Inspiring Universal Voluntary Service Among American Youth
Grimm, Robert T. Jr.
United States. National Commission on Military, National, and Public Service. Inspiring Universal Voluntary Service Among American Youth. Feb. 21, 2019. (statement of Robert T. Grimm, Jr., Director, Do Good Institute).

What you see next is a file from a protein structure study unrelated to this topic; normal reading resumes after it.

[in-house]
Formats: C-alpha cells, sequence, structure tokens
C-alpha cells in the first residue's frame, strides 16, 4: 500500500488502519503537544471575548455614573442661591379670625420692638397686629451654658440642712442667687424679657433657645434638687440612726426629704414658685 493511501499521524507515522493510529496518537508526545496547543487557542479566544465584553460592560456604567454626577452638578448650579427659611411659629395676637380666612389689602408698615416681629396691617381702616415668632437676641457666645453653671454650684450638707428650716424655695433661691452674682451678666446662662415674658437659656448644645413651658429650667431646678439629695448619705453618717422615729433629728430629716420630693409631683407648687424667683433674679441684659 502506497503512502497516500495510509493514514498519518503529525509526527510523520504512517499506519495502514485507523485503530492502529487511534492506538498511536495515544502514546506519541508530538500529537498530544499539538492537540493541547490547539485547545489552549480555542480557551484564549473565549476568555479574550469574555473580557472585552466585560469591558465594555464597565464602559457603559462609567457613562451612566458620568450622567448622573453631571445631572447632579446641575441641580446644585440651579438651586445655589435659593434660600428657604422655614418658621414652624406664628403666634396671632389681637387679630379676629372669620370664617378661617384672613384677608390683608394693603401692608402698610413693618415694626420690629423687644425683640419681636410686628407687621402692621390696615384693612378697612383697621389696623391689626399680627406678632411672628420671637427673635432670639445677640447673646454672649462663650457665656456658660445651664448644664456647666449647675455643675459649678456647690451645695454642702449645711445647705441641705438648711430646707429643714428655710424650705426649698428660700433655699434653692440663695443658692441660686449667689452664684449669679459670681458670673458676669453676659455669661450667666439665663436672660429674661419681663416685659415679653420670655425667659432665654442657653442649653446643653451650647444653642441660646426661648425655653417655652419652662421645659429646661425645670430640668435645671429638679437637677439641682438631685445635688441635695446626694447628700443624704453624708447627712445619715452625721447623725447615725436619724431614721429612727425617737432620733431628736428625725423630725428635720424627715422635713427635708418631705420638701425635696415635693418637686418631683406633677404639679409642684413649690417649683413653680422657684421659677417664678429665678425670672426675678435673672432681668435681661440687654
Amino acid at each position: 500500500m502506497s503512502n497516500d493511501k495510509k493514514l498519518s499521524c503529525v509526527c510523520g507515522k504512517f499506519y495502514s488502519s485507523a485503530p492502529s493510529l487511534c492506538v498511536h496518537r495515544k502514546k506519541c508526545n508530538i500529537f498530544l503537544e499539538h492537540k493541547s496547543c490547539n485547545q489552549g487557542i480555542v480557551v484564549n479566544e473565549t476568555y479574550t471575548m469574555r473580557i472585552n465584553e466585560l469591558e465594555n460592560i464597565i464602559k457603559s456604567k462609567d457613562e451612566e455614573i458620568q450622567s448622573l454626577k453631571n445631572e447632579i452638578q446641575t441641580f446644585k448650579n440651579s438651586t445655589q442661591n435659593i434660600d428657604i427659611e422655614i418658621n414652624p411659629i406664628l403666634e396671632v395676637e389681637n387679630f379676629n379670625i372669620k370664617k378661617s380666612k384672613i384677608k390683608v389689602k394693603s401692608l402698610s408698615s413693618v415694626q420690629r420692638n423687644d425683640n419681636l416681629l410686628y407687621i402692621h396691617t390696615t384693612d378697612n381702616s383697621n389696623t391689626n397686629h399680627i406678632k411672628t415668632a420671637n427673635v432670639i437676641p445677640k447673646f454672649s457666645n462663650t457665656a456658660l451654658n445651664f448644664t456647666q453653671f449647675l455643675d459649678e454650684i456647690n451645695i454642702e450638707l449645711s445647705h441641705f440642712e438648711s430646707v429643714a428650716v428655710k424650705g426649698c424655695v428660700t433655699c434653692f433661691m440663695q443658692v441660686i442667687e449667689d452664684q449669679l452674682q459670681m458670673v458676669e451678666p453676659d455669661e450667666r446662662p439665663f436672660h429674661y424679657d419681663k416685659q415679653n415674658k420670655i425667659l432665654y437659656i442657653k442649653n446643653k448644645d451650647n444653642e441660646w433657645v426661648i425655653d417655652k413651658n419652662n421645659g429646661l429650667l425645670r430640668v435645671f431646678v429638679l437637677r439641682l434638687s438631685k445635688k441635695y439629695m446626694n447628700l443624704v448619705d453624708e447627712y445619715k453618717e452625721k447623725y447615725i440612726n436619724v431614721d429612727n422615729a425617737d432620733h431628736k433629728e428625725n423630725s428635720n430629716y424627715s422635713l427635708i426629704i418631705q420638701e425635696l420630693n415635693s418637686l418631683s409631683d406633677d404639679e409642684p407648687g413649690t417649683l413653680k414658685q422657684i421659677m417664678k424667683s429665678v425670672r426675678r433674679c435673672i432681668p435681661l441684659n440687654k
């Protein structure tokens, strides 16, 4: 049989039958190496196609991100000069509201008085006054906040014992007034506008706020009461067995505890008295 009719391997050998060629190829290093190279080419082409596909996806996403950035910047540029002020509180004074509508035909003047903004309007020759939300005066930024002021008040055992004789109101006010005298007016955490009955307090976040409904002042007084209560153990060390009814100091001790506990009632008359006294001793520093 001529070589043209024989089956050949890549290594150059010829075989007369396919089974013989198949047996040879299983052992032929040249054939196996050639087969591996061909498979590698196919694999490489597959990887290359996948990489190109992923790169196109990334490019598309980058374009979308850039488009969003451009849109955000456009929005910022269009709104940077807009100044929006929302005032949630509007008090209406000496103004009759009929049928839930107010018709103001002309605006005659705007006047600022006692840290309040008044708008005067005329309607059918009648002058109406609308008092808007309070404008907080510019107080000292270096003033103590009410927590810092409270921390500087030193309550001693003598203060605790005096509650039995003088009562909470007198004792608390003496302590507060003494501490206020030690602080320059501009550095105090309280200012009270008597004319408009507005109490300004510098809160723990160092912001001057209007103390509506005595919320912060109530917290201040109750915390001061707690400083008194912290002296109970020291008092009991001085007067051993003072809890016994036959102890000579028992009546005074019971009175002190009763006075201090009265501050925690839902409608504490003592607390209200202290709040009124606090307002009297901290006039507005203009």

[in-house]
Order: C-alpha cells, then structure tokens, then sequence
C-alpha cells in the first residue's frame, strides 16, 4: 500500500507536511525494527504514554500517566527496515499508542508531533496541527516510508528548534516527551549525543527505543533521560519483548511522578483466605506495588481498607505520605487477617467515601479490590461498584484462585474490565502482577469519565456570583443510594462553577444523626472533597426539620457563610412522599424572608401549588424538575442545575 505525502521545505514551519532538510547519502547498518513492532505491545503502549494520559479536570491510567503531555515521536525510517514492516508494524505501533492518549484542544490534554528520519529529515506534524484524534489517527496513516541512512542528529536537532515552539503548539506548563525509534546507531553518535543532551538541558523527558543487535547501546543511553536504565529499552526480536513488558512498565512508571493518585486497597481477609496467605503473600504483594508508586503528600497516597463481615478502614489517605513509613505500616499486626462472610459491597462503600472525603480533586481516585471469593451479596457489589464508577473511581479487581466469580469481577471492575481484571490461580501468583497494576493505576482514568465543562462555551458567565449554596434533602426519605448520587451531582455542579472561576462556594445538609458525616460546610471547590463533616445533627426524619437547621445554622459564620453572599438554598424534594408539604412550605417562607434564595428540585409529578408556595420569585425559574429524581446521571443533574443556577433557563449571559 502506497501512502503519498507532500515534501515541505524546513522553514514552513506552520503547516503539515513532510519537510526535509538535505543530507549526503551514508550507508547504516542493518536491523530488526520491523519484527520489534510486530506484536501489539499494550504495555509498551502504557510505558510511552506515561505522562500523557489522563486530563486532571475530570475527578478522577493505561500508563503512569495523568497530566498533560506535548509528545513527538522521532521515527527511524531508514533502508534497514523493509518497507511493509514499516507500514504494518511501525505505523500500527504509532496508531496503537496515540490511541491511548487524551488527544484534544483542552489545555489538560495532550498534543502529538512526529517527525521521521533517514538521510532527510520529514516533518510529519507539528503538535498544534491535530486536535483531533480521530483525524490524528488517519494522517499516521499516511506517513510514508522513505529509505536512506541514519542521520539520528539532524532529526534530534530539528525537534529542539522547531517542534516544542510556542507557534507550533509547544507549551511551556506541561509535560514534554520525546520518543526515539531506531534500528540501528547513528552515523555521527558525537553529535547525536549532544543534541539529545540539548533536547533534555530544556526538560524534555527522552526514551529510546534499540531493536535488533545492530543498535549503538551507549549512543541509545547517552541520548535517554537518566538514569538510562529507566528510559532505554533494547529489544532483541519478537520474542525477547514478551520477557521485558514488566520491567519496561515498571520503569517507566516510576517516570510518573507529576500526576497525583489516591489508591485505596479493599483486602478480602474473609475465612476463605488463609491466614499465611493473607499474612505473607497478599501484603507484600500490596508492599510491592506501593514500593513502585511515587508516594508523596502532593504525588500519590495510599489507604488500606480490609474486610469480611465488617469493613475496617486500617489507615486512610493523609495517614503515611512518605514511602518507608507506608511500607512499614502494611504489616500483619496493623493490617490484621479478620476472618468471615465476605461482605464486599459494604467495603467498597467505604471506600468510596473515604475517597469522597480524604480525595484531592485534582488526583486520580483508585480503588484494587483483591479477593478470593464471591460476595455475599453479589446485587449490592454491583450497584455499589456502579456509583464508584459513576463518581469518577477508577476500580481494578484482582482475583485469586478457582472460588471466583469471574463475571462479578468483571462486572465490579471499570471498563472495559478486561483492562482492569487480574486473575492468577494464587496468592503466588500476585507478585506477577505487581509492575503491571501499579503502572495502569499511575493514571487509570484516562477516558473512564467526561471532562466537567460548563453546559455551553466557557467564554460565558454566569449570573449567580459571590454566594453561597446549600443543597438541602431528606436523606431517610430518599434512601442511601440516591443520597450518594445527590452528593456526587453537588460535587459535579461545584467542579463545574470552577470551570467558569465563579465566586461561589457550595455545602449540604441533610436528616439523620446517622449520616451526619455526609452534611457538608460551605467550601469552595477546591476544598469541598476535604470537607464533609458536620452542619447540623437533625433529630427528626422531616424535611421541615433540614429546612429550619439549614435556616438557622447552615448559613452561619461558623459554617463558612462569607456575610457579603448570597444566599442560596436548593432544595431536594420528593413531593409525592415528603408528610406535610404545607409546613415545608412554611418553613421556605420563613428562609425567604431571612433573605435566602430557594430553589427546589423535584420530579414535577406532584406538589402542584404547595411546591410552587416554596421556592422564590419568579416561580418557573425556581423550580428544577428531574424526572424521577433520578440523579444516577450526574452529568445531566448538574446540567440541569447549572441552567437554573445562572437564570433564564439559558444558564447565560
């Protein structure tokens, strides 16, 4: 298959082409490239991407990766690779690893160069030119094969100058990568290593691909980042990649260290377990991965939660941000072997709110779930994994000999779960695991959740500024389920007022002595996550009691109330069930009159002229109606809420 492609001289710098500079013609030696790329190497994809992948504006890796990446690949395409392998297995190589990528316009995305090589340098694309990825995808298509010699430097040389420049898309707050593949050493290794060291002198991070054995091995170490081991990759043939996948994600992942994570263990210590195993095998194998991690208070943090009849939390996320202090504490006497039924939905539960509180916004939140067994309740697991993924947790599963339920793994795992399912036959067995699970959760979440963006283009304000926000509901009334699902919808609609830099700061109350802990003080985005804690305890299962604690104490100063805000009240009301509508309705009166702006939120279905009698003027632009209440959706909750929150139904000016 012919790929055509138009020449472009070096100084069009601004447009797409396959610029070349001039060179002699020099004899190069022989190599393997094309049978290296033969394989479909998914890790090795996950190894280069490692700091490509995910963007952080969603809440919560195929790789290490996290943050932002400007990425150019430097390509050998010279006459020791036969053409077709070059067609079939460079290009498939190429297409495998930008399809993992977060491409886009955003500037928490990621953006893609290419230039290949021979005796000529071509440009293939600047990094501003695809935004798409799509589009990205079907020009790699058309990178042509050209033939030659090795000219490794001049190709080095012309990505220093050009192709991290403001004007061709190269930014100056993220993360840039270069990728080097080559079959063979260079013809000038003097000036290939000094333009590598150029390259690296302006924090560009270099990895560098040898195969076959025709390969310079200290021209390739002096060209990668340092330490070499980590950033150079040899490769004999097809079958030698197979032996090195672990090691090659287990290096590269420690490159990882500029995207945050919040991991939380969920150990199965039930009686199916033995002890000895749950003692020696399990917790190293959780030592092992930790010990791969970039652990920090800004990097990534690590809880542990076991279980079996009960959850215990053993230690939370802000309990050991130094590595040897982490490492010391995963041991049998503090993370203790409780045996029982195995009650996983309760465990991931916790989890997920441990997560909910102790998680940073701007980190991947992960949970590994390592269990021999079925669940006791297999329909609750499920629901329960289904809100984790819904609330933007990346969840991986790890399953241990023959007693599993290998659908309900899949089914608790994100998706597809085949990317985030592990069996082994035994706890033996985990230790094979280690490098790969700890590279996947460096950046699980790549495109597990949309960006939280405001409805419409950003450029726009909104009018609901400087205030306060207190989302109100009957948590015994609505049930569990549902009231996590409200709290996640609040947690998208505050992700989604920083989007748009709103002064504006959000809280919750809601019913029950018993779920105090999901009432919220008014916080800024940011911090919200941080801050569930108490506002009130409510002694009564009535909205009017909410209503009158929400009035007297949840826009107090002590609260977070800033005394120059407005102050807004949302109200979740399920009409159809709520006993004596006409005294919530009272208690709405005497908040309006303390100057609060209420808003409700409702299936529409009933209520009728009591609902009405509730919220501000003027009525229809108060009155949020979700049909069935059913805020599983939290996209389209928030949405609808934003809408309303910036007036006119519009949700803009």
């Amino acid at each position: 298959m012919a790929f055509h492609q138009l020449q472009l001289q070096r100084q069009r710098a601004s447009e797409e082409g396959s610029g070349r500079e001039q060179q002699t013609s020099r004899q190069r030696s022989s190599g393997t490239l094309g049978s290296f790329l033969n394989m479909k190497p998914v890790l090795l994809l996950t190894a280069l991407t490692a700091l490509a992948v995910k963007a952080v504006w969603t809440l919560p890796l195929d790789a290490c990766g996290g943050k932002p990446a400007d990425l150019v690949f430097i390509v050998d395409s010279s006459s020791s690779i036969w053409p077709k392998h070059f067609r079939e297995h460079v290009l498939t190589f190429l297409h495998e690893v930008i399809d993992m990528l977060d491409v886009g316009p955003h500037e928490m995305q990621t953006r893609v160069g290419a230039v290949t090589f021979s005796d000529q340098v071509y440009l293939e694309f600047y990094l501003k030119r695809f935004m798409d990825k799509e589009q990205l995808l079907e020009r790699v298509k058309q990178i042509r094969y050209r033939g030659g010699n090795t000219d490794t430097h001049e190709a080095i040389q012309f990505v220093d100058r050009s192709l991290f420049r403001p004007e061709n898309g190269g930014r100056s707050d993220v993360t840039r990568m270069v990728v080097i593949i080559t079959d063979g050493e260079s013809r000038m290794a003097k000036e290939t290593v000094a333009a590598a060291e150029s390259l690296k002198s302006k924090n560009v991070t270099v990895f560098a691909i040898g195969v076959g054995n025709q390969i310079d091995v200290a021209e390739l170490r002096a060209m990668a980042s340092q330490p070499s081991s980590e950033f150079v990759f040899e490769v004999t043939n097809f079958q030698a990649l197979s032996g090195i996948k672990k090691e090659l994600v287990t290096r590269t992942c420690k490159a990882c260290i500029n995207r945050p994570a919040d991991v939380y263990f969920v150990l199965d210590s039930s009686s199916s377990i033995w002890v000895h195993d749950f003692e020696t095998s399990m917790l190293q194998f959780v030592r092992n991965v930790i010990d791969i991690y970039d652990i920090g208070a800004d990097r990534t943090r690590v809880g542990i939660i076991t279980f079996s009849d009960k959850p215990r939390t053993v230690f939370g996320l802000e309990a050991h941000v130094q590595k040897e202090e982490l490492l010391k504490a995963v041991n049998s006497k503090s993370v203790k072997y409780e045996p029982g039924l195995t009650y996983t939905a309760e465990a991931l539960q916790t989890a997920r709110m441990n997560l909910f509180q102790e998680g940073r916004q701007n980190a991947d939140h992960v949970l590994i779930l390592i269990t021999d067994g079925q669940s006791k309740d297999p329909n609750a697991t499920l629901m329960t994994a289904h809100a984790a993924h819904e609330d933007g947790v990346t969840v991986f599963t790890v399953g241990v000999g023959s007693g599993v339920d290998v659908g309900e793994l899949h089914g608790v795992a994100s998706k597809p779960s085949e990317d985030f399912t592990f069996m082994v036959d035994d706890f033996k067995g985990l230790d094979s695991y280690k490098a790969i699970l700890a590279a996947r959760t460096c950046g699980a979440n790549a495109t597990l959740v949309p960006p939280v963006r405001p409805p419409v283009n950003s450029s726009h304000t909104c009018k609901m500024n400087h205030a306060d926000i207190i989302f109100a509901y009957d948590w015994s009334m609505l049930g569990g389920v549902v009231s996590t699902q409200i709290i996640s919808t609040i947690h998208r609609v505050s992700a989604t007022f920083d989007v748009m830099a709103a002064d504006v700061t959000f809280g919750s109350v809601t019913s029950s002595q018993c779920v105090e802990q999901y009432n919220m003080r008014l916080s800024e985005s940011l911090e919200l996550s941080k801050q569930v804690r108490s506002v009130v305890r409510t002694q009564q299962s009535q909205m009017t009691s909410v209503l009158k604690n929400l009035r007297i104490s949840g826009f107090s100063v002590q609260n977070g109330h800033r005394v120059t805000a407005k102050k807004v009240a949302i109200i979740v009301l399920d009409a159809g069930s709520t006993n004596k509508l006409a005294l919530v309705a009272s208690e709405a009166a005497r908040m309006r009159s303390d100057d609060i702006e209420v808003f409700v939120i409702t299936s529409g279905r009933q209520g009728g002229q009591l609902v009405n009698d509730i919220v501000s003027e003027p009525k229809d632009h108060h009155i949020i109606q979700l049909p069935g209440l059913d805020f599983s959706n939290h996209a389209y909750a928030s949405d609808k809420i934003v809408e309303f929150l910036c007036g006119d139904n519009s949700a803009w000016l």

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Chairman Heck, Vice Chair Gearan, Vice Chair Wada, and distinguished members of the National Commission on Military, National, and Public Service, I am thankful for the opportunity to speak to you today as our country faces an urgent need to turnaround historic declines in service and overall civic life. Just a few months ago, our Do Good Institute released research emphasizing that the percentage of Americans volunteering and giving is at the lowest point in approximately fifteen years. These negative trends are widespread across our nation: 31 states have experienced a significant decline in volunteering since the post 9/11 years while not one state in our union has experienced a significant increase in volunteering over that time period. The importance of recognizing and addressing Americans' declining participation in their communities and country cannot be overstated. As the Director of the Do Good Institute and the Levenson Family Chair in Philanthropy and Nonprofit Leadership in the School of Public Policy and at the University of Maryland, I have the honor of leading an effort that is countering these negative national trends by equipping and empowering a new generation of young people to apply their passions and ideas to transform our world for the better. We are working to create a new model for higher education called the Do Good Campus, with an ambitious goal of engaging all University of Maryland students from orientation to graduation and beyond in multiple, high quality service experiences that will lead them to do good and serve their country and world for a lifetime. After describing the troubling trends facing our nation and underscoring the importance of your work, I appreciate the opportunity to outline our experiences implementing the University of Maryland's Do Good Campus strategy, a model that could be adapted and replicated in schools and universities across the United States. I will close my testimony with policy ideas that could inspire a movement towards universal voluntary service in the United States.1 I had the great privilege of serving in the federal government from 2002 to 2010 and ultimately worked on many of the Commission's core policy issues as the Senior Counselor to the CEO of the Corporation for National and Community Service (CNCS) as well as its Director of Research and Policy Development during the administrations of President George W. Bush and President Barack Obama. The federal government will need to play an important role in advancing new, innovative models of service to address our current challenges.